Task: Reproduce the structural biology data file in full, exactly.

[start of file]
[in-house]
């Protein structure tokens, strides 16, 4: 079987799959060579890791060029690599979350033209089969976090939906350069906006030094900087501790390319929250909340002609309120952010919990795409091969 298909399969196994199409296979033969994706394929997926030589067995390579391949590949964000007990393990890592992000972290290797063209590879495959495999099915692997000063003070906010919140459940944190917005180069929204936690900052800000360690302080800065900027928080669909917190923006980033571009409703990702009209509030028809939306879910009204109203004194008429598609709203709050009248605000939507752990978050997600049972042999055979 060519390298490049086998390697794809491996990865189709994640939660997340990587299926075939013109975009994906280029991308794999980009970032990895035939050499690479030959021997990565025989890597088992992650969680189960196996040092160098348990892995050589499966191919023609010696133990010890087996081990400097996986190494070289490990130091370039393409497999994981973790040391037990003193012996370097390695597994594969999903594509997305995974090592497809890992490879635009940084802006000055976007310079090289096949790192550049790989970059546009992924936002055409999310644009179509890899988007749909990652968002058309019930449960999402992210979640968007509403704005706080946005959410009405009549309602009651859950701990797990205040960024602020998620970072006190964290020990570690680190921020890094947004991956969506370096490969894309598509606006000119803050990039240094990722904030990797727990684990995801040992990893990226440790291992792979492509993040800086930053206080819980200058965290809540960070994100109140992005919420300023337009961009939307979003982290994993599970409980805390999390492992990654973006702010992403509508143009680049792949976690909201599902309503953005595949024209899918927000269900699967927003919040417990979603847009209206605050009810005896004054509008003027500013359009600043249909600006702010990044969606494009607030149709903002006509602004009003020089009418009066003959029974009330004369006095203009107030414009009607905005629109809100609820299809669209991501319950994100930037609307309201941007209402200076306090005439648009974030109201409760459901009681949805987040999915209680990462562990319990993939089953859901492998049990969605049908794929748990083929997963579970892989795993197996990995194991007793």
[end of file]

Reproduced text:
[in-house]
């Protein structure tokens, strides 16, 4: 079987799959060579890791060029690599979350033209089969976090939906350069906006030094900087501790390319929250909340002609309120952010919990795409091969 298909399969196994199409296979033969994706394929997926030589067995390579391949590949964000007990393990890592992000972290290797063209590879495959495999099915692997000063003070906010919140459940944190917005180069929204936690900052800000360690302080800065900027928080669909917190923006980033571009409703990702009209509030028809939306879910009204109203004194008429598609709203709050009248605000939507752990978050997600049972042999055979 060519390298490049086998390697794809491996990865189709994640939660997340990587299926075939013109975009994906280029991308794999980009970032990895035939050499690479030959021997990565025989890597088992992650969680189960196996040092160098348990892995050589499966191919023609010696133990010890087996081990400097996986190494070289490990130091370039393409497999994981973790040391037990003193012996370097390695597994594969999903594509997305995974090592497809890992490879635009940084802006000055976007310079090289096949790192550049790989970059546009992924936002055409999310644009179509890899988007749909990652968002058309019930449960999402992210979640968007509403704005706080946005959410009405009549309602009651859950701990797990205040960024602020998620970072006190964290020990570690680190921020890094947004991956969506370096490969894309598509606006000119803050990039240094990722904030990797727990684990995801040992990893990226440790291992792979492509993040800086930053206080819980200058965290809540960070994100109140992005919420300023337009961009939307979003982290994993599970409980805390999390492992990654973006702010992403509508143009680049792949976690909201599902309503953005595949024209899918927000269900699967927003919040417990979603847009209206605050009810005896004054509008003027500013359009600043249909600006702010990044969606494009607030149709903002006509602004009003020089009418009066003959029974009330004369006095203009107030414009009607905005629109809100609820299809669209991501319950994100930037609307309201941007209402200076306090005439648009974030109201409760459901009681949805987040999915209680990462562990319990993939089953859901492998049990969605049908794929748990083929997963579970892989795993197996990995194991007793």